Skip to main content

Web Apps vs WinUI 3 Apps for small, custom applications

Recently, a client approached us with a simple ask: they wanted a small application to display periodically updating stock price information, both for their company and a selection of other stock symbols, to be retrieved from a SharePoint list. This article won’t be about the details of how such an application was built, but instead a foundational decision that was one of the first that we had to make: should this be built as a web application or a native application? As part of the consulting process, we guided the client through the various pros and cons of each approach before arriving at the final decision, and in this post, we’ll walk through those criteria and how we put them together to best meet the client’s needs.

It can be natural to reach for a web framework when building a small project. Whether you prefer a SPA architecture like React or Angular, or a different hosting approach, you know that you’re going to get a clean application structure without many barriers to building the small custom application that the client needs. You’ll have access to strong libraries of controls to make setting up the UI easy. The client won’t have to do much work configuring the machines that will run the app: so long as they’ve got a web browser and Internet connectivity, they’re good. And naturally, having a web app hosted on a single machine makes updates and scaling up very easy.

So, with all of that said it probably shouldn’t be surprising that we considered a small web application to a strong fit initially for this project. But there is one big caveat to the approach, and that is the necessity for the client to have the web host set up, which is another resource that needs to be maintained somewhere. Perhaps if the web host is set up in the cloud this is less of a concern, but if the client’s not willing to do that (and this one wasn’t), then this can be a major obstacle.

This brings us back to the possibilities of building a native app. And I should perhaps clarify that we mean a native Windows app in this case. The good news is that building a small app for limited distribution on Windows doesn’t need to be that big of a hurdle when using WinUI 3. Microsoft has a strong library of sample controls to use, and while XAML is a slightly different beast for laying out controls compared to languages used on the Web, it’s easy enough to get one’s head around. And while the scalability of web apps is nice, in this case, the client was very certain about the number of machines needed and had the expertise to configure them just as was needed.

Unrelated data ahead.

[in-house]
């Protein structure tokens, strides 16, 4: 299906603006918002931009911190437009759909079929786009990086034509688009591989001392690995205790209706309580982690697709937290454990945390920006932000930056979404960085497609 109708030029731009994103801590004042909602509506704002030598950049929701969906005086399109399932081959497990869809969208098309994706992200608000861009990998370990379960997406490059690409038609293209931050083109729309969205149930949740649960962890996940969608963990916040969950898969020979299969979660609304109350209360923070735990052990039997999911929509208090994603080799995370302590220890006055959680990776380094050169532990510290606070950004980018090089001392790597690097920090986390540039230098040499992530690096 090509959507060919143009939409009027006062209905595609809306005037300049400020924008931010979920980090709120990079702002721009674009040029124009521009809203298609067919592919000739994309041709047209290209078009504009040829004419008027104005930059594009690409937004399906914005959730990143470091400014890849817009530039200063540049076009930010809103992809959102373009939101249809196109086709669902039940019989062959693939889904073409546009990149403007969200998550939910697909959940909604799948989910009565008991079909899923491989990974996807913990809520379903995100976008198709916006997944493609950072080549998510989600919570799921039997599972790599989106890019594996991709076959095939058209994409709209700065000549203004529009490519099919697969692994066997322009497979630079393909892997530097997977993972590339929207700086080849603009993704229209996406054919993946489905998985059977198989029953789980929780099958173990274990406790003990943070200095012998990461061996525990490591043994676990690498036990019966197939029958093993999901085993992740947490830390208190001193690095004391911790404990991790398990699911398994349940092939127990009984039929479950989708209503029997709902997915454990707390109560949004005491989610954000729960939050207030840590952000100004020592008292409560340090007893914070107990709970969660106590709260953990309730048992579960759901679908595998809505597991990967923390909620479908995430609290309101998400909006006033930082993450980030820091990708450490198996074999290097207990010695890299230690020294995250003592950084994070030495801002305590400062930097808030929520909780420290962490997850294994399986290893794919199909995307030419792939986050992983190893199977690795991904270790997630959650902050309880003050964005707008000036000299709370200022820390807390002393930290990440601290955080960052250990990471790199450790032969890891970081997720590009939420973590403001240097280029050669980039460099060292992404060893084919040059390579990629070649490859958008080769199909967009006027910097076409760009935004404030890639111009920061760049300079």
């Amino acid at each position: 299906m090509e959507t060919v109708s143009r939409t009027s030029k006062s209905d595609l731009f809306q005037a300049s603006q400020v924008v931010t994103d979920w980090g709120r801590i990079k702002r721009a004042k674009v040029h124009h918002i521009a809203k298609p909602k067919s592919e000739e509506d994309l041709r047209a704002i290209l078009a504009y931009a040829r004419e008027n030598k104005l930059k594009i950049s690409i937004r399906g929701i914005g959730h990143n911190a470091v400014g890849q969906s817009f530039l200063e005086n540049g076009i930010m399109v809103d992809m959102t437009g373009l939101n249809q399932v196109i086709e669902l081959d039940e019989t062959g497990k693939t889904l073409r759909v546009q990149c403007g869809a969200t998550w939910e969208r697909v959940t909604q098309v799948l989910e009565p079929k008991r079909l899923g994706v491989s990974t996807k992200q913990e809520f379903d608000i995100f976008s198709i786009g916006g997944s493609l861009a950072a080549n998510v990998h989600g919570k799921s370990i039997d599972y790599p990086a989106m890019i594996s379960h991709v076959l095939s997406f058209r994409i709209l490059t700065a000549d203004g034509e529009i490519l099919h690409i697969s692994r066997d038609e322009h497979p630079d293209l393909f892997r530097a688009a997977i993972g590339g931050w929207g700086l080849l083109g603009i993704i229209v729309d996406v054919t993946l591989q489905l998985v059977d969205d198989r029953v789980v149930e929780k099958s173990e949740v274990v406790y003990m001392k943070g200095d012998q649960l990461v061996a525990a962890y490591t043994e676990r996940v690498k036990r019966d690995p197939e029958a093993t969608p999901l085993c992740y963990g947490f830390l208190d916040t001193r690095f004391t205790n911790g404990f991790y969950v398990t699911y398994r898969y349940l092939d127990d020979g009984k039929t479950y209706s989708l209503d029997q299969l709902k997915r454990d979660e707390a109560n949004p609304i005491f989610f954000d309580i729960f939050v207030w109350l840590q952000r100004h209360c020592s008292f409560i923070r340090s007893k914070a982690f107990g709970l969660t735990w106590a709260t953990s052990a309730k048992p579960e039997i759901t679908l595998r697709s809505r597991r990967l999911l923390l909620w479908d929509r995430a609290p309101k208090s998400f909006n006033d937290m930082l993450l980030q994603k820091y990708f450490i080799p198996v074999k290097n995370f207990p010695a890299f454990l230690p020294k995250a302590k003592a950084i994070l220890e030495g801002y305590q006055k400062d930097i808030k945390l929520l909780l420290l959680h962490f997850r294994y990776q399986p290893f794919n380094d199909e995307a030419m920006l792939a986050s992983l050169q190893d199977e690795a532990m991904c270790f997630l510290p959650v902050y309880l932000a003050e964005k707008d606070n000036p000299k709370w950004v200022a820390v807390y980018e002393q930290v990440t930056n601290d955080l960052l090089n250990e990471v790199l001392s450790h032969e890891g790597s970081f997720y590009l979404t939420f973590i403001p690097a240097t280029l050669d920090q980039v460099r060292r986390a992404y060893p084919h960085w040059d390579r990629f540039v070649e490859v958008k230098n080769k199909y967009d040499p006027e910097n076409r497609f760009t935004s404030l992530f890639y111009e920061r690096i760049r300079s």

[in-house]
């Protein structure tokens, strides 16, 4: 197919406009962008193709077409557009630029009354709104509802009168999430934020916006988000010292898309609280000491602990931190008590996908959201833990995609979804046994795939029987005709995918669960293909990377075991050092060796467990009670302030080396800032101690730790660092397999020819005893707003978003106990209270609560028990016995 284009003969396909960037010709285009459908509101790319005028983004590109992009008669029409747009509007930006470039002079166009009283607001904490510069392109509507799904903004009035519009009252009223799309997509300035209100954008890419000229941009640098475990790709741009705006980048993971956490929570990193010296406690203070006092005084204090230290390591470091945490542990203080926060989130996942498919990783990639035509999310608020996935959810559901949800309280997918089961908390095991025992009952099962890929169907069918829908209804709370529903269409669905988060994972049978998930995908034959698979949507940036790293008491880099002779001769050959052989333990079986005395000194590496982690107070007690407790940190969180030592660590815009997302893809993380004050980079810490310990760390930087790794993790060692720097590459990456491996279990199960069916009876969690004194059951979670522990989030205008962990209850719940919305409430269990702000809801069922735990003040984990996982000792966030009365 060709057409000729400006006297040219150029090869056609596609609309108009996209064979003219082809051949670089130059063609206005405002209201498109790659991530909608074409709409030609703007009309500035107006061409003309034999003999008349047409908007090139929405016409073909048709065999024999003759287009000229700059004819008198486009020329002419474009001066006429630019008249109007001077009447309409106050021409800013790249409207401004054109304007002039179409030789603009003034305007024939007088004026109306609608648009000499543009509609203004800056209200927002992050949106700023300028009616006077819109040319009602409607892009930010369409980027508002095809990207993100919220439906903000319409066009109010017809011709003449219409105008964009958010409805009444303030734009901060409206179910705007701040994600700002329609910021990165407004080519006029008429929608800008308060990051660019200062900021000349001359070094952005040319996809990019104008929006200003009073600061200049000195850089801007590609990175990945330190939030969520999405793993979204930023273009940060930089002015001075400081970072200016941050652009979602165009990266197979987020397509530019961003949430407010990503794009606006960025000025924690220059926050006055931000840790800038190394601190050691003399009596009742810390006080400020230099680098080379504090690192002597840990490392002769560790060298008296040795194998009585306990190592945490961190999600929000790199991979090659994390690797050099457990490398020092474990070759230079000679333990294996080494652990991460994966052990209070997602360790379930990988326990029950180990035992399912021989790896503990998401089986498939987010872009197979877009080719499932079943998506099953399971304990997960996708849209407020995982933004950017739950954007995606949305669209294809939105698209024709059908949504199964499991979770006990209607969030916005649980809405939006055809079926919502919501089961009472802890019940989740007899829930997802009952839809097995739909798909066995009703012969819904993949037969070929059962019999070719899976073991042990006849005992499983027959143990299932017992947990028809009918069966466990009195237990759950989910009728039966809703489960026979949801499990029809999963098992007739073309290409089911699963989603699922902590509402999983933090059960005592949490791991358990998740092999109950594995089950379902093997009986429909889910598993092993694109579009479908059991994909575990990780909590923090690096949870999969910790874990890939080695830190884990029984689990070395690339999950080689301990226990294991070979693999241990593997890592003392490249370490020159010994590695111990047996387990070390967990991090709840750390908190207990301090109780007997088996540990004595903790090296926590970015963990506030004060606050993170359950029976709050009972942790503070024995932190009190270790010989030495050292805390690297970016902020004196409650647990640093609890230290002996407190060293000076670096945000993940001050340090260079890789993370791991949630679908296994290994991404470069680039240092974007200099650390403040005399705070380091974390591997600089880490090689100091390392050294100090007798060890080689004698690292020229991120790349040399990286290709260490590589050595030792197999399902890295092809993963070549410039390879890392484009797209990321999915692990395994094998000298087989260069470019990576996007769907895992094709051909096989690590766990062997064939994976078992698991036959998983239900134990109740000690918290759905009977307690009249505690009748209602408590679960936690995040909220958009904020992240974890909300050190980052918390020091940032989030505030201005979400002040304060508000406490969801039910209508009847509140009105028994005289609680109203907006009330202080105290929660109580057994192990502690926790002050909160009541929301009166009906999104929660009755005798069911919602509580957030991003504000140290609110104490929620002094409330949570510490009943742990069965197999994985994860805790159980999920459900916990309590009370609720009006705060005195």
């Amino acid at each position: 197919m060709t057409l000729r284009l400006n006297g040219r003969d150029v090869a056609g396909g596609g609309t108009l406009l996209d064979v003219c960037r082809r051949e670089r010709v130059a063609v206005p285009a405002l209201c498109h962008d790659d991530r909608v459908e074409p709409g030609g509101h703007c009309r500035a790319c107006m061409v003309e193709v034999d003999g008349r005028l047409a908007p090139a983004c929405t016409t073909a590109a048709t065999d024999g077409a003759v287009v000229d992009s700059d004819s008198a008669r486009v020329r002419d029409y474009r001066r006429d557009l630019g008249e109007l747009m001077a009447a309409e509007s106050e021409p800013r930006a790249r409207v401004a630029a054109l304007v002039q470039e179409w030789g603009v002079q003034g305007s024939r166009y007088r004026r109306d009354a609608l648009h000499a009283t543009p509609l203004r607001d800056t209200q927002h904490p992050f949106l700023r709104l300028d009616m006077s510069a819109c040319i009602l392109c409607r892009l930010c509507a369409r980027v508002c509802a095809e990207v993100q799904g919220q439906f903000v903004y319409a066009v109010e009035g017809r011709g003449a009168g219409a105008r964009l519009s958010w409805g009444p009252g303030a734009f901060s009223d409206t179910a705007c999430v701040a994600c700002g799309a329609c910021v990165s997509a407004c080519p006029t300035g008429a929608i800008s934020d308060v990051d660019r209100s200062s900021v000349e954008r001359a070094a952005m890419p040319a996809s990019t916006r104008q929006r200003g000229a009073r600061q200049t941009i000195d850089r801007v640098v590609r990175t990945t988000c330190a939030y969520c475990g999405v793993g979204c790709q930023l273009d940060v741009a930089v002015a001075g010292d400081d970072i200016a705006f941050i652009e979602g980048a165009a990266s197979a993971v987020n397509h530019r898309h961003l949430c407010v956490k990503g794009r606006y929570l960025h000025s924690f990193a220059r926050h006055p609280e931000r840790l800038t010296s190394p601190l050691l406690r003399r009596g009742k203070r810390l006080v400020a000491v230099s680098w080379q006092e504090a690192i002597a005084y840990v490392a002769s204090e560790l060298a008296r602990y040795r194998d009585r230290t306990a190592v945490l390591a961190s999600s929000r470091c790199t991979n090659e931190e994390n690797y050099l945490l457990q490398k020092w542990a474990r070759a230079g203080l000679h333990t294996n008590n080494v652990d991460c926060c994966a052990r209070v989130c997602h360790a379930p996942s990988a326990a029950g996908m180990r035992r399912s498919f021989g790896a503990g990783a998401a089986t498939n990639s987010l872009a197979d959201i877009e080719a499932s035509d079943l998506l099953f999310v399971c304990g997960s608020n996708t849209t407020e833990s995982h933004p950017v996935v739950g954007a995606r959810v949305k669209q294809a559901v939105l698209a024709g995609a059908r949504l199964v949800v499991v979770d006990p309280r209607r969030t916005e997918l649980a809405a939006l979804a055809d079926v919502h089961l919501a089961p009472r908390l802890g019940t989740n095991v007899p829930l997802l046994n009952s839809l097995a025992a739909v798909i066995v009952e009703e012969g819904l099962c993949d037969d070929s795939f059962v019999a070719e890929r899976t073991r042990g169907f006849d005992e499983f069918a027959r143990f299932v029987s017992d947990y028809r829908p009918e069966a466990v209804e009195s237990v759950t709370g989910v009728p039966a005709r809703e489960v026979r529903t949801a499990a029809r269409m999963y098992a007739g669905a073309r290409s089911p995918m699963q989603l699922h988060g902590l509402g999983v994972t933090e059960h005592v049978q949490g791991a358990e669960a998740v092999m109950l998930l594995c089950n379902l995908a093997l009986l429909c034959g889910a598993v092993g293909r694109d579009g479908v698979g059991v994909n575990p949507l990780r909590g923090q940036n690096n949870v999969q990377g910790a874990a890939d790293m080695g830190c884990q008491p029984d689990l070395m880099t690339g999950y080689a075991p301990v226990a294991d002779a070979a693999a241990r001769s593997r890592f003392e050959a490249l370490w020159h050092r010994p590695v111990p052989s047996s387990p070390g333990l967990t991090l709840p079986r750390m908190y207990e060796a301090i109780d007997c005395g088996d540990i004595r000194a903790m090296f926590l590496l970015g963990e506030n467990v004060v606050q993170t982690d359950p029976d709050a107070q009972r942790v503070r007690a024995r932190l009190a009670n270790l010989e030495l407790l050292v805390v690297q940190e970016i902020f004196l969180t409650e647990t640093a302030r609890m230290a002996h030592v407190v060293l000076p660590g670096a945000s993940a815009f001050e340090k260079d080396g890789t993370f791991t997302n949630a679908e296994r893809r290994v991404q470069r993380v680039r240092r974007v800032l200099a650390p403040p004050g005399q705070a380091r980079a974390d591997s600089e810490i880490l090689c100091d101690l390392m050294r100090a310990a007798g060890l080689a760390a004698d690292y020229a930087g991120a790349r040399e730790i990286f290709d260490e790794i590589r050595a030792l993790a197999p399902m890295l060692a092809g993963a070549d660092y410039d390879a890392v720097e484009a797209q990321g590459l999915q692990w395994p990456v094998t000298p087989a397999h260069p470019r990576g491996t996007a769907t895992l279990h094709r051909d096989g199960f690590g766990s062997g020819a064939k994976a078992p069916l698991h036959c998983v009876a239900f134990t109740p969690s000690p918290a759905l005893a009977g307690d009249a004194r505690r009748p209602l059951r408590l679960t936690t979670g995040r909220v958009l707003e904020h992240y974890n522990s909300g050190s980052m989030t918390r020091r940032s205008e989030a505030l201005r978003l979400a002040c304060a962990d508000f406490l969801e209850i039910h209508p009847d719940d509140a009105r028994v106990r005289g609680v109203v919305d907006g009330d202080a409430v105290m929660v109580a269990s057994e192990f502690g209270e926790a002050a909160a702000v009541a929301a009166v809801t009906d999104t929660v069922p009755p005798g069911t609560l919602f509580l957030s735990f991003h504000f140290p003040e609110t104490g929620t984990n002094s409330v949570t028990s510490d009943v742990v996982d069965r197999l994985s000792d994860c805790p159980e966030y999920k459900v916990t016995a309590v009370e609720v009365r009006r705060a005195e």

While small web applications can be an ideal tool for small custom applications and are often easy to build and deploy, it’s worth remembering that they’re not the only tool available for the job. In cases where the hassle of standing up a web host is an issue for a client, and the footprint of the application is known to be small and fixed, a native application can be the better option.

Let us build something amazing together
Connect with us.

With over 20 years of experience working with Microsoft Technologies, Imaginet can help you choose the right Microsoft 365 solution to adopt an effective hybrid workplace model and improve employee engagement. Contact us to get your free virtual consultation.

Let's Talk

Like what you read?

Check out our recent articles.

February 3, 2023 in Office 365, Productivity

Understanding Organization-Wide Signatures and Disclaimers in M365

To create an organization-wide signature, you'll need to access the Exchange admin center in M365. From here, you can go to "Mail flow" > "Signatures." From the Signatures page, you can create a new signature and apply it to all employees in your organization. You can also edit existing signatures, as well as delete signatures that are no longer needed.
Read More
January 31, 2023 in Application Development, SQL Server

Using Query Store to Analyze Database Performance

Are you concerned about how your database is performing for your application? Did you know that there is a built-in feature in SQL Server and Azure SQL that you can use to evaluate your database for potential problems? Query Store has been available since the introduction of SQL Server 2016, and is enabled by default in Azure SQL and Azure SQL Managed Instances, but it has flown under the radar as a performance tool.
Read More
January 19, 2023 in Application Development

UX and Dev: A Perfect Partnership

There are many benefits of utilizing a UX designer’s expertise during a project, which include making it more efficient for the development team to implement the functionality. At a high level, a UX designer focuses on improving the interactions between a user and an application or website. In the past, these were often left up to us as developers...
Read More
January 9, 2023 in Agile, Application Development

Agile Project Management in Consulting

One of the key benefits of agile project management is that it allows for a more iterative and incremental approach to software development giving a faster Return on Investment (ROI) for the customer. Rather than trying to plan out every aspect of a project in advance, agile teams focus on delivering small, usable features of software on a regular basis. This allows the development team to be more responsive to changes in the project's requirements…
Read More
Carl Hyde

Carl Hyde loves developing software, particularly low-level systems aspects, though I have no problem with front-facing work as well. In the past, I've done a great deal of work in C++ and C#, and would consider them, as well as Java, as my primary strengths.

Let‘s Talk.

Let's talk!